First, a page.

REVIEW: Dark Horse Comics’ “Norse Mythology – Volume 1”

Characters from Norse mythology remain a popular facet of modern pop culture. These days, most people are probably familiar with the Marvel comics/film versions of deities like Thor, Loki, and Odin, but elements of Norse mythology frequently pop up all over the place. Famously, Neil Gaiman borrowed heavily from Norse mythology for his 2001 novel, American Gods (which got adapted by Dark Horse Comics as a comic series in 2017, so it’s only appropriate that he published his own retellings of Norse tales in 2017’s Norse Mythology. And now, Dark Horse is bringing these closer-to-authentic Norse tales to the world of comics—where the Marvel versions of these characters got their start. The first volume of this series—adapted by P. Craig Russell and illustrated by Russell, Mike Mignola, Jerry Ordway, Piotr Kowalski, David Rubín, and Jill Thompson—is a very faithful adaptation of Gaiman’s source material. Like Dark Horse’s American Gods adaptation, very little is changed here—but it works very, very well. (4.5 out of 5 wands.)

NOTE: Thanks to Edelweiss and Dark Horse Comics for providing a digital ARC of this title. All thoughts are my own.

Norse Mythology: Volume 1
Adapted by: P. Craig Russell
Illustrated by: P. Craig Russell, Mike Mignola, Jerry Ordway, Piotr Kowalski, David Rubín, and Jill Thompson
Gaiman and Russell team with a legendary collection of artists to take readers through a series of Norse myths, including the creation of the Nine Worlds, the loss of Odin’s eye and source of his knowledge, the crafting of Thor’s hammer and the gods’ most valuable treasures, the origin of poetry, and Loki’s part in the end of all things—Ragnarök.

The first volume of Dark Horse’s Norse Mythology collects the first six issues of the series. Within those issues are adaptations of the first several stories of Gaiman’s book. Unlike most modern comics, Norse Mythology is episodic, with each story standing more-or-less on its own. The seven stories collected here are also split between the six issues—there isn’t a lot of consistency to the length of each story, but regular issues of a monthly comic tend to be around 22 pages long, so some stories end up being split across two issues of the series. Contrary to what the volume’s synopsis suggests, there isn’t really an arc that’s being collected here—not in the traditional sense, at least. This isn’t a bad thing, though. The book doesn’t feature an overarching plotline that connects the stories together; it’s just a collection of tales about the Norse gods, spanning from the beginning of time to (eventually) Ragnarok. So, it only makes sense that the comic adaptation would feel the same. The episodic nature works very well, allowing each story to feel like a complete experience. Though, I wonder what it’s like reading this title month-to-month given the varied lengths of the stories.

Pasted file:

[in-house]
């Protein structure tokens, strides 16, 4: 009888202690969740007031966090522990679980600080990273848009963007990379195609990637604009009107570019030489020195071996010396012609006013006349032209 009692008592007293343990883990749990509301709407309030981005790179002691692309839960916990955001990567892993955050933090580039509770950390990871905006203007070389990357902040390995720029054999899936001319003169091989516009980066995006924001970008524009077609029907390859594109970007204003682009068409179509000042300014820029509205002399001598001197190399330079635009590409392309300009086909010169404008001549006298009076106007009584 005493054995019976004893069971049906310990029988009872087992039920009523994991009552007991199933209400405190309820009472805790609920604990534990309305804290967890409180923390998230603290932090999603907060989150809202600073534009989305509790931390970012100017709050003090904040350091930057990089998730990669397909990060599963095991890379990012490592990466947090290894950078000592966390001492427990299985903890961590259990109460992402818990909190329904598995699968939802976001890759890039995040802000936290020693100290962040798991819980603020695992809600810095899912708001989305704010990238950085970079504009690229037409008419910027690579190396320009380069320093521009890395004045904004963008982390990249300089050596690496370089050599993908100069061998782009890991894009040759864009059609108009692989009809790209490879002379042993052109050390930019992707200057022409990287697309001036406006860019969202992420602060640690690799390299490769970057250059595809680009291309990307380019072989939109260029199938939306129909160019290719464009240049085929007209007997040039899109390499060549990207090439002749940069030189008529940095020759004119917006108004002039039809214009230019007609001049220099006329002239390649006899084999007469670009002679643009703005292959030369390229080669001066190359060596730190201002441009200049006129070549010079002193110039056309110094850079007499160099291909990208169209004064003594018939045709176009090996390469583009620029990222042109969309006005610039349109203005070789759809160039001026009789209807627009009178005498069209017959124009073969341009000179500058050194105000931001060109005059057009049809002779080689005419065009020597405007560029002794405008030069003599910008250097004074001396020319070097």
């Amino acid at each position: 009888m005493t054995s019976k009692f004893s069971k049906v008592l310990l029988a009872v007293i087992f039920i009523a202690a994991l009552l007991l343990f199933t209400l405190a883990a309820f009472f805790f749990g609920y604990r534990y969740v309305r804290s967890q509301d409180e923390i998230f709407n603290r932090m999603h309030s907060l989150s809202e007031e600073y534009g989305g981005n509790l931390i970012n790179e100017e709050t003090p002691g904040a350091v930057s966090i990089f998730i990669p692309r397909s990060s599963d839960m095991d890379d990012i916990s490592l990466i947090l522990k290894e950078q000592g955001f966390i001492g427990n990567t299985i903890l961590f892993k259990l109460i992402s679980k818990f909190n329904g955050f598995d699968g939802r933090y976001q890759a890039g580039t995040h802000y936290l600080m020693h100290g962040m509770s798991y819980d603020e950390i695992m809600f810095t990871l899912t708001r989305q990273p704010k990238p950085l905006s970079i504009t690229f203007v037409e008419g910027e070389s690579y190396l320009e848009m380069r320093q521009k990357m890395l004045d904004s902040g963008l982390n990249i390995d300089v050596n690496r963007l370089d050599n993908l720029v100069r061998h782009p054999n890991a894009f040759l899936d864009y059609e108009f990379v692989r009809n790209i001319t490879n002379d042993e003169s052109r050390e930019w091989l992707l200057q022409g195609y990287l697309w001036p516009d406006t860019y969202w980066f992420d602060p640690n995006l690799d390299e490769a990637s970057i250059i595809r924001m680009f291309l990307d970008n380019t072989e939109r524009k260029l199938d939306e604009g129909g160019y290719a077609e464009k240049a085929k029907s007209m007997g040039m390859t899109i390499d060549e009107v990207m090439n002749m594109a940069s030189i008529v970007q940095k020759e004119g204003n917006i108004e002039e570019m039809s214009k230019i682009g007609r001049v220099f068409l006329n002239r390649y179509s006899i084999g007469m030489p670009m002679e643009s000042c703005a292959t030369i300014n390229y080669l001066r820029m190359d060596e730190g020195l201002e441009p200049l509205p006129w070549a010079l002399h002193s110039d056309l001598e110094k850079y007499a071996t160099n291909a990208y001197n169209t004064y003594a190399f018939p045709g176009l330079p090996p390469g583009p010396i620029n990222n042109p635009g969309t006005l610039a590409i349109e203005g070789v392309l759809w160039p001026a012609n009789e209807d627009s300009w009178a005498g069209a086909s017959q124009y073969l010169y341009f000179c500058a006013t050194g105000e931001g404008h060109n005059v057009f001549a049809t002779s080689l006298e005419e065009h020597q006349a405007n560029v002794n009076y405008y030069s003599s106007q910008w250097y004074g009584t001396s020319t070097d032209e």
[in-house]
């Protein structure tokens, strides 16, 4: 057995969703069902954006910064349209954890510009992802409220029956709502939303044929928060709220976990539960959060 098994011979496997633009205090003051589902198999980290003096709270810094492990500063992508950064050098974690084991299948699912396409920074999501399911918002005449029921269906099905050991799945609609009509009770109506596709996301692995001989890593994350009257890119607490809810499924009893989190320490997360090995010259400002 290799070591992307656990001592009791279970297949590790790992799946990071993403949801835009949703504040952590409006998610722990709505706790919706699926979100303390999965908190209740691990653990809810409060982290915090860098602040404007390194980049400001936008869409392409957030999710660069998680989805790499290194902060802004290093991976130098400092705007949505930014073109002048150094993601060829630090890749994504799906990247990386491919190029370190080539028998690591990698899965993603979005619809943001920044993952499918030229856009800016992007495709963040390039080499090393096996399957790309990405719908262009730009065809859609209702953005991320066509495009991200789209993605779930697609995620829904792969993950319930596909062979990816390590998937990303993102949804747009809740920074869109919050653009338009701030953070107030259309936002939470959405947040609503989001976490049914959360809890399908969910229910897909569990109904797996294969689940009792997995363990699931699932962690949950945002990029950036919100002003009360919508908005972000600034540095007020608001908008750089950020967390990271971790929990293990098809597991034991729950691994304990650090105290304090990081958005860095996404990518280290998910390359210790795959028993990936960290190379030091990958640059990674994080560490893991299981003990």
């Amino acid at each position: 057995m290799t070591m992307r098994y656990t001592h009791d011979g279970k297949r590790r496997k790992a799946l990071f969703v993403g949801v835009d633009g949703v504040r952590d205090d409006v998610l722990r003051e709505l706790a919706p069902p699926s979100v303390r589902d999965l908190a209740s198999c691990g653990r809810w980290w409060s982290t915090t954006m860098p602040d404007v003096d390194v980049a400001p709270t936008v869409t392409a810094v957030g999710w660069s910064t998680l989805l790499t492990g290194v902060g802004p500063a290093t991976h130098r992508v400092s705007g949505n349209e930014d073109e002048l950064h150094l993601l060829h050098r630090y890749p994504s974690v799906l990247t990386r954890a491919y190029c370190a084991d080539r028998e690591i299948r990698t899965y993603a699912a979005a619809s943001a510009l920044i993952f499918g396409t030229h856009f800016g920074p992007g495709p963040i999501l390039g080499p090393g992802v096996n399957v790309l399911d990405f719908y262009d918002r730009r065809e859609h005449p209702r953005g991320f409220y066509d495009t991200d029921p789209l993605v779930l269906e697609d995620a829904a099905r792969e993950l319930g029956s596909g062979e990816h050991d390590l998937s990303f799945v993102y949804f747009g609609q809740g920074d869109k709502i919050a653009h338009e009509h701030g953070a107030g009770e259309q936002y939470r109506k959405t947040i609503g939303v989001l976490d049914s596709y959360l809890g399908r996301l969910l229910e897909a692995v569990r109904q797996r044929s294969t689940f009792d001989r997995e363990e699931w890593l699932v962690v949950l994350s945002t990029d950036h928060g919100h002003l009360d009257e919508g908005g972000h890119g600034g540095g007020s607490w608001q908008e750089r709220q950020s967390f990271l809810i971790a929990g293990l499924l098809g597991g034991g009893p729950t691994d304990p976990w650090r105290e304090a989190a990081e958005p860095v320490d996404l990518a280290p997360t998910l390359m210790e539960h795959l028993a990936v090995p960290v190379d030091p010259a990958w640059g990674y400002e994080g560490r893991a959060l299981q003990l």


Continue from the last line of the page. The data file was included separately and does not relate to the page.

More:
As I said, there are seven stories collected in this volume. The first two, “Prologue” and “Yggdrasil and the Nine Worlds” (art by P. Craig Russell), tell the Norse creation story—how the Gods, giants, dwarves, humans, etc came into existence and how the Nine Realms were formed. The third story, “Mimir’s Head and Odin’s Eye” (art by Mike Mignola), explains how Odin traded his eye to Mimir in exchange for knowledge. The fourth story, “The Treasures of the Gods” (art by Jerry Ordway), shows how a prank played by Loki resulted in the Gods being given some of their iconic tools—including Mjolnir. The fifth story, “The Master Builder” (art by Piotr Kowalski), is a fun story about how the wall surrounding Asgard was built. The sixth story, “The Children of Loki” (art by David Rubín), introduces readers to Loki’s children, Jormungundr, Hel, and Fenrir, and explains how Tyr lost his hand. The final story, “Freya’s Unusual Wedding” (art by Jill Thompson), sees Loki and Thor (disguised as Freya) traveling to an Ogre kingdom to foil an attempted marriage between Thrym and Freya in exchange for the return of Thor’s missing hammer. All of these stories are delightful, each of them expanding upon some of the most popular Norse concepts that have crept into modern pop culture. My favorites, though, are “The Treasures of the Gods,” “The Children of Loki,” and “Freya’s Unusual Wedding.” These three stories rank among the longest in the collection, and they’re the ones I had the most fun with. The artwork from each story’s respective artist fits perfectly with each tale, and these three tales are just a lot of fun to read. All of the stories are great, but those are the ones that have stuck with me.